Civilizations arise, many believe, as an attempted adaptation to circumstances of great scarcity and commensurate stress — we struggle together and cede personal sovereignty because we sense we can’t survive otherwise. This is what John Livingston calls our propensity for self-domestication. In times of abundance, there is time and freedom to exercise authentic, sovereign, unbiased sensemaking, and trust, truth, truthfulness and representativeness of information are encouraged and empowering. In times of scarcity, however, most people are too busy to even learn the skill of sensemaking, so they must delegate/proxy it to ‘representatives’, leaders. The result is that inequality, disinformation, hierarchy, and sociopathy of leaders are all enabled and encouraged and truth is sacrificed. Daniel’s conclusion: “Rivalrous incentive (motivation to compete in zero-sum games in times of scarcity) has been the generator function of almost all the things humans have ever done that have sucked”.
What most of us end up then doing is mere “meme propagation”, which is non-thinking; it is purely reactive and has no sovereignty. Most people, Daniel argues, now have a “memetic immune system” that blocks any idea or belief not consistent with their worldview, and protector memes that have been instilled in them by leaders/proxies that prevent critical thinking. And in such a world it’s not safe not to have an in-group that shares one’s worldview, so there’s enormous pressure to conform/adapt to some ‘in’ group and identify fiercely and uncritically with it and its ideas.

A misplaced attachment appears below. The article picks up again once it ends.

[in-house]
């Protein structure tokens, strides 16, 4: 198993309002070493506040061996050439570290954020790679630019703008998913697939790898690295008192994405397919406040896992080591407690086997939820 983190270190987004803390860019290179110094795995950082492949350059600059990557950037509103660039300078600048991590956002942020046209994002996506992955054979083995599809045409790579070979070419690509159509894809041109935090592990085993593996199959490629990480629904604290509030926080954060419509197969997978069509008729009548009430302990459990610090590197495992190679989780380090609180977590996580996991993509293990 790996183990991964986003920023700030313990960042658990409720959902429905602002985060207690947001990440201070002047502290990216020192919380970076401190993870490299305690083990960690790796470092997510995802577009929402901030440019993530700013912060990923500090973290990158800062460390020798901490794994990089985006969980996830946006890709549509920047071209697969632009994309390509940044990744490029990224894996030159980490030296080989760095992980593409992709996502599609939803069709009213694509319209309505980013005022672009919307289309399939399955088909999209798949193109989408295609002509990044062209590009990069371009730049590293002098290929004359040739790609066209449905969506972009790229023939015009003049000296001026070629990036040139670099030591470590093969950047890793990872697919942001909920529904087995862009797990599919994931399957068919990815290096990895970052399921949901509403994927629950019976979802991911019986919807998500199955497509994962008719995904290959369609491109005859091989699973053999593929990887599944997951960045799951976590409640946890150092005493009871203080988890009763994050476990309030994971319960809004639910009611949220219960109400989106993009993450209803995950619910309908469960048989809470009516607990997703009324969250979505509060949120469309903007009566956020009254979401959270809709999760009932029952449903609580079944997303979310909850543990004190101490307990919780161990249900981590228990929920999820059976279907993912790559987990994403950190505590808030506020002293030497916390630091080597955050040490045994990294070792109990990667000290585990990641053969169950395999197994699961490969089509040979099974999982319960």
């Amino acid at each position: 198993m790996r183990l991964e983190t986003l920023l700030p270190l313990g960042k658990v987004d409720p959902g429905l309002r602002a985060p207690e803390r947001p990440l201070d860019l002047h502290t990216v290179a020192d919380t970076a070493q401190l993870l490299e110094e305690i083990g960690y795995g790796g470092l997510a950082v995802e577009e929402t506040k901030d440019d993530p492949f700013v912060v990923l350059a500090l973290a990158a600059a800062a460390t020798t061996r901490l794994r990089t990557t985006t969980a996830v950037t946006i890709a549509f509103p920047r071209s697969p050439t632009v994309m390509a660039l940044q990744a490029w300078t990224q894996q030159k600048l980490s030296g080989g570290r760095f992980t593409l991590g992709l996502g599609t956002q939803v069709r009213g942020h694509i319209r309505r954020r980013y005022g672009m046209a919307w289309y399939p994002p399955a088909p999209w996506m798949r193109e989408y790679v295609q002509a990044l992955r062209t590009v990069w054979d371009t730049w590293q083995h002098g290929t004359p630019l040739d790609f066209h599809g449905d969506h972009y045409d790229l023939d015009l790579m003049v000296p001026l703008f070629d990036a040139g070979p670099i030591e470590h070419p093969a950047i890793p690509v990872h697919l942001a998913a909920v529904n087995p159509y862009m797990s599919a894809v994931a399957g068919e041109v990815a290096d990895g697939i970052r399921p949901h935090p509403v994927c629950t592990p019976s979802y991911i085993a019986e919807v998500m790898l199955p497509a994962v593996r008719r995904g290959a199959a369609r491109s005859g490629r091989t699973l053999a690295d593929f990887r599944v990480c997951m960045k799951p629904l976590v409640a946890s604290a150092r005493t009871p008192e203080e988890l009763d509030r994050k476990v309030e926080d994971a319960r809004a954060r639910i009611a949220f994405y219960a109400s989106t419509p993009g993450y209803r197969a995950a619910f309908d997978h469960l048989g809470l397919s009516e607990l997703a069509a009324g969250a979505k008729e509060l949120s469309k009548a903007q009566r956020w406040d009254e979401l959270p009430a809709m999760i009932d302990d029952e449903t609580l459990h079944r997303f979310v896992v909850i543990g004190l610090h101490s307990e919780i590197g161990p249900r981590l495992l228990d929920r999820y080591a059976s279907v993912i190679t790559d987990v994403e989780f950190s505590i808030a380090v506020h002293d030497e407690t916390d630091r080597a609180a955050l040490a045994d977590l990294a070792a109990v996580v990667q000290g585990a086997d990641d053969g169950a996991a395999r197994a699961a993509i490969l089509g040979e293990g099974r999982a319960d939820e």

If this is what has happened, how can we best deal with it? Daniel says he would like to see people practicing doing the following (because sensemaking well takes practice):
- Challenge your own beliefs and be curious about those that don’t fit with your worldview.
- Seek to understand, not to be understood.
- Understand why people believe what they do.
- Reconcile conflicting ideas to reach a higher level of understanding and perspective; this often requires, and produces, novel insight.
- Debate doesn’t help “make sense”; it’s a “narrative warfare” process that emphasizes rhetoric and winning over understanding. By contrast, dialectic is the process of trying to make sense together, a higher order of thinking.
- We can learn to at least love each other’s evolutionary trajectory; this requires a tolerance for nuance, emotional vulnerability (to create a sense of trust and safety), and humility. Most people have few relationships with those qualities.